Wednesday, August 12, 2009

A Lesson from the Garden?

As pretty as Purple Loosestrife is, it is one of those plants with outlaw status - the invasives.

Before we knew any better, many such plants were sold at nurseries. That was the case with this plant, not too many years ago. But now along with English Ivy, Butterfly Bush and many others, it is being rooted out of parks and gardens in favor of native species.

The bees and the butterflies don't seem to mind its nefariousness. They show up in droves to delve in the many blossoms on each stalk. But invasives have changed the environment here permanently.

Maybe it's a stretch, but this change in perception of common garden plants makes me think of how many other shifts in thought we have had to deal with lately. Risky business, accepted as the norm, led to many a personal and institutional financial debacle in recent months. George Bush once told us it was patriotic to go shopping, but pocketbooks snapped shut so tight this year that the federal government had to think up inducements to spending.

Nobody saw trouble coming when one landlord gradually acquired almost every multi-family building in the city. Then all of a sudden, tenants' complaints turned into headlines. Now we have even worse news about the company and concerns about tenants just having a place to live, let alone proper living conditions.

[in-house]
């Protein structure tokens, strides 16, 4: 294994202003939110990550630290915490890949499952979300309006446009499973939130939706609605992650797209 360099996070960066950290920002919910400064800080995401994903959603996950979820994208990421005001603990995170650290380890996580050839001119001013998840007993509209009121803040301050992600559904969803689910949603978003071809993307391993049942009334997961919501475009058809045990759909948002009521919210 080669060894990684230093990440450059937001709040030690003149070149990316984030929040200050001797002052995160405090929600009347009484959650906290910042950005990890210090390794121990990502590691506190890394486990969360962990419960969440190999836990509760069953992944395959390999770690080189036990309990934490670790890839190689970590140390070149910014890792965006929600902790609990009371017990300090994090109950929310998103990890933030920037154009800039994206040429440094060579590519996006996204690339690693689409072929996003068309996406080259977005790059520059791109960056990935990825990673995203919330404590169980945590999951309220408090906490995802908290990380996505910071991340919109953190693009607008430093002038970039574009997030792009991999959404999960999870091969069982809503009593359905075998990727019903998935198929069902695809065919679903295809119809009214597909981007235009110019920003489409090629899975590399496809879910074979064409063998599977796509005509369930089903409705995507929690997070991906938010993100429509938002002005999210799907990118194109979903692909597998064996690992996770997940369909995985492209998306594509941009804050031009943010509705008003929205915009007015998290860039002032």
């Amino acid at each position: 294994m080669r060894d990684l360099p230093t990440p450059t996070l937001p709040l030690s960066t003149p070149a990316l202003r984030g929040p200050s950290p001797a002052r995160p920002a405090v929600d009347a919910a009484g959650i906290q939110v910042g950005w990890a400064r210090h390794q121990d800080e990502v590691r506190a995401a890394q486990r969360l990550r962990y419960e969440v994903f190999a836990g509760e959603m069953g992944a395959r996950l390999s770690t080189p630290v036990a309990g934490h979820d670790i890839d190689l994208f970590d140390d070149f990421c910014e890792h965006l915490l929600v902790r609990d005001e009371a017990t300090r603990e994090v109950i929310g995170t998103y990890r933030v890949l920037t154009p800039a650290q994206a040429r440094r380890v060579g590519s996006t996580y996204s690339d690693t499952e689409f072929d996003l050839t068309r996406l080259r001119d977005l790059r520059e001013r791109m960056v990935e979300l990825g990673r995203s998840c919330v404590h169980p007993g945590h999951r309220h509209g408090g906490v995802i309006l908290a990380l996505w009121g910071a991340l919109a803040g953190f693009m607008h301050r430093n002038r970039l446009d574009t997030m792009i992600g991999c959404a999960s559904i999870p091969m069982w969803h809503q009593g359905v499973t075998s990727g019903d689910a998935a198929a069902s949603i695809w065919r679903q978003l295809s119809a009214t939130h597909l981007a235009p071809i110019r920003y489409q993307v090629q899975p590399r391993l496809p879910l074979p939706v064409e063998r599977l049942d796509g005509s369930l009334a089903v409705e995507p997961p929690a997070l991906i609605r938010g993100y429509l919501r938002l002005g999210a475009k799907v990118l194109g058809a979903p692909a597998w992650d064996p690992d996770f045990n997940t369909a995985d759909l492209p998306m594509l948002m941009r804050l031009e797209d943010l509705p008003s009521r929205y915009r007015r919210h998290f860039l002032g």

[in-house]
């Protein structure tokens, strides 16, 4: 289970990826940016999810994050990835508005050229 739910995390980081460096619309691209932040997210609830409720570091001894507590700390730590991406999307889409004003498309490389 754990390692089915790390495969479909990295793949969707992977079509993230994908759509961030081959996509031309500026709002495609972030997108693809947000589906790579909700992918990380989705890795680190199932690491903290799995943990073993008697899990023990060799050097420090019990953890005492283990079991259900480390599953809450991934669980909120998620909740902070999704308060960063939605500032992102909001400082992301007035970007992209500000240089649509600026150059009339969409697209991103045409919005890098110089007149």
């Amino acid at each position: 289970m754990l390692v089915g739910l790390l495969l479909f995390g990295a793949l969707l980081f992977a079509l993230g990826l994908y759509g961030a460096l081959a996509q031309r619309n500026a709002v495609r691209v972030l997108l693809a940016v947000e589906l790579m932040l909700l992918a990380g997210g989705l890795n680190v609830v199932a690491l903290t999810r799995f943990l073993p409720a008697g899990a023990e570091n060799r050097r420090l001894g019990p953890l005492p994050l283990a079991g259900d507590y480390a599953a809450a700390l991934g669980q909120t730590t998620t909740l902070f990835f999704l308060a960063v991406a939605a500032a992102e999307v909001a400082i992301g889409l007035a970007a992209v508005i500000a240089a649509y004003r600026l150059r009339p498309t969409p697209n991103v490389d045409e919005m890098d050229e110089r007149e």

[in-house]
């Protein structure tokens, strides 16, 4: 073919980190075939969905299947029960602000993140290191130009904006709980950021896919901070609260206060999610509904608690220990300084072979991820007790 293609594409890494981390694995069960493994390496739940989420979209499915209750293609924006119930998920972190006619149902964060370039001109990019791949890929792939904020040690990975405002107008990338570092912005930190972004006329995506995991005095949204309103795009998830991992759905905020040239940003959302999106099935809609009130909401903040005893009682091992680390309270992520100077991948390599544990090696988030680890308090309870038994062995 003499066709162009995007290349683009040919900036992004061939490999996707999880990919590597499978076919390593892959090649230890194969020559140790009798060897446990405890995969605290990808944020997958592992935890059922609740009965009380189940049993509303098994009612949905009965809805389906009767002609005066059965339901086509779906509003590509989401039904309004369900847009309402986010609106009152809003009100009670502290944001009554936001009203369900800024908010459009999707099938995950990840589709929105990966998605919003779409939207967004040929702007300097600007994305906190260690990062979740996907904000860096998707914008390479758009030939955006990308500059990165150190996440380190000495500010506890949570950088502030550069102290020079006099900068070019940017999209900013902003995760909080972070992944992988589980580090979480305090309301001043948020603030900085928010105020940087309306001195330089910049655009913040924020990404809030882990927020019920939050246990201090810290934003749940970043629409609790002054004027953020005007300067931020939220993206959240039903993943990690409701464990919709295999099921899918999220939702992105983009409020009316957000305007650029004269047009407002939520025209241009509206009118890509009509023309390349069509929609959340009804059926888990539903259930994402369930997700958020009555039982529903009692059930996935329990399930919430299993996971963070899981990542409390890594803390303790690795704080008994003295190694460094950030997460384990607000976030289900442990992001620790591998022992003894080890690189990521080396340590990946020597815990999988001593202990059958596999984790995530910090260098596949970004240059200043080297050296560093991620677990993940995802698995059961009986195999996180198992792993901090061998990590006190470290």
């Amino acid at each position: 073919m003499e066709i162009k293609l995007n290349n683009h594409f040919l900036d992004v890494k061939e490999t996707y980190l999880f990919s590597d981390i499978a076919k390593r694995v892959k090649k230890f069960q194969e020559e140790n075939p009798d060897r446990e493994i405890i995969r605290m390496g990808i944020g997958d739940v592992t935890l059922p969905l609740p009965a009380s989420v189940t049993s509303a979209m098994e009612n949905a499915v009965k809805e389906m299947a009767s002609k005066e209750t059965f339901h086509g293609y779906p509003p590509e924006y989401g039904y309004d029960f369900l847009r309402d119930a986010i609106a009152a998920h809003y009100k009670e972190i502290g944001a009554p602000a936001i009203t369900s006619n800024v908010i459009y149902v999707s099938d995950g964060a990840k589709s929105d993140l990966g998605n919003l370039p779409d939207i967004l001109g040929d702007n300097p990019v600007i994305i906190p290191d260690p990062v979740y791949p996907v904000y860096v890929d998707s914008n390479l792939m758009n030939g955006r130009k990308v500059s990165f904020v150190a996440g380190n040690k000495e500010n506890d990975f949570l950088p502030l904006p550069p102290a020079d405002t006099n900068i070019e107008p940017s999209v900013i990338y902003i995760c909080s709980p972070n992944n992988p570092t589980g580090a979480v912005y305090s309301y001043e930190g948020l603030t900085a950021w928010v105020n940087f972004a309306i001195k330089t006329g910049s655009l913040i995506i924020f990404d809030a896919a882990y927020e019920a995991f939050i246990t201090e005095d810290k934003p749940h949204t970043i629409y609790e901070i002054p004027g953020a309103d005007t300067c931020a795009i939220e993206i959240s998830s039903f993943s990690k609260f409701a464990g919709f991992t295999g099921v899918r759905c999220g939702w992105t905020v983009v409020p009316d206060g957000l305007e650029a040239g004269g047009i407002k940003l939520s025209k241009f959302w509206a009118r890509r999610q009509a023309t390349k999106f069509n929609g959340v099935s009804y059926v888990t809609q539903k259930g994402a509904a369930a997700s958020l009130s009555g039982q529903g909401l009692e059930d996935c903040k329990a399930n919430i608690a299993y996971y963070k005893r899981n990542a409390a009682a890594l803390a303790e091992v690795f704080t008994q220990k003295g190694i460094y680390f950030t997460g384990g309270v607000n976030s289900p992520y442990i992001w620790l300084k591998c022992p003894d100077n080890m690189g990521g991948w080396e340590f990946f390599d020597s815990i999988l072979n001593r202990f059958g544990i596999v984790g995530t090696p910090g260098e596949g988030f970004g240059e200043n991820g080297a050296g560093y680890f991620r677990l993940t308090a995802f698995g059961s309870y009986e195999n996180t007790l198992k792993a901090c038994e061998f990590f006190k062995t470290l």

In parallel fashion, another company is now dominating commercial buildings downtown. Rents tripled and many merchants have been displaced. Some new businesses have not lasted. Do we really know what is happening in the business district? Early on, the company projected a shift to more upscale stores. But the latest opening was for another dollar store.

My point is, things are not always as they seem to be. Hindsight, as they say, is 20-20, whether on garden invasives, unregulated financial practices or big shifts in property investments. The city only took a really close look at Connolly Properties in the last few weeks. There is still time to examine the downtown situation and call the players to account regarding their overall plans for Plainfield. An open partnership and shared vision may be possible. Could this be a future topic for the Economic Growth Committee?

--Bernice Paglia


Anonymous Anonymous said...

It is the bottom feeders that always seem to survive. The rents have tripled and without a thouhgtout plan by the city, will not provide for anything other than dollar stores and nail salons. "They" seem to think that all people in Plfd are on subsidies and dont have money to spend. How many people here would shop and spend their money here if there was somewhere worth spending it on. Look at our downtown. What is worth going to if you live here or are even considering coming here from out of town? OK, we do have Blackberries, the Plfd Donut shop, but what else is a draw??

11:29 AM  
Anonymous Anonymous said...

I agree 11:29am. The loser mentality in this city is startling. No one seems to be thinking outside the box, and at a higher level. I think the council is doing a great job in trying to shake out the cobwebs, but it is so entrenched, that people themselves have to wake up.

Plainfield is filled with artists. Where is their place in the city?

So I ask, and will continue to ask every day until November. If you continue to vote for the same people to occupy the mayor's office and Assembly, what exactly do you think will change?

12:44 PM  

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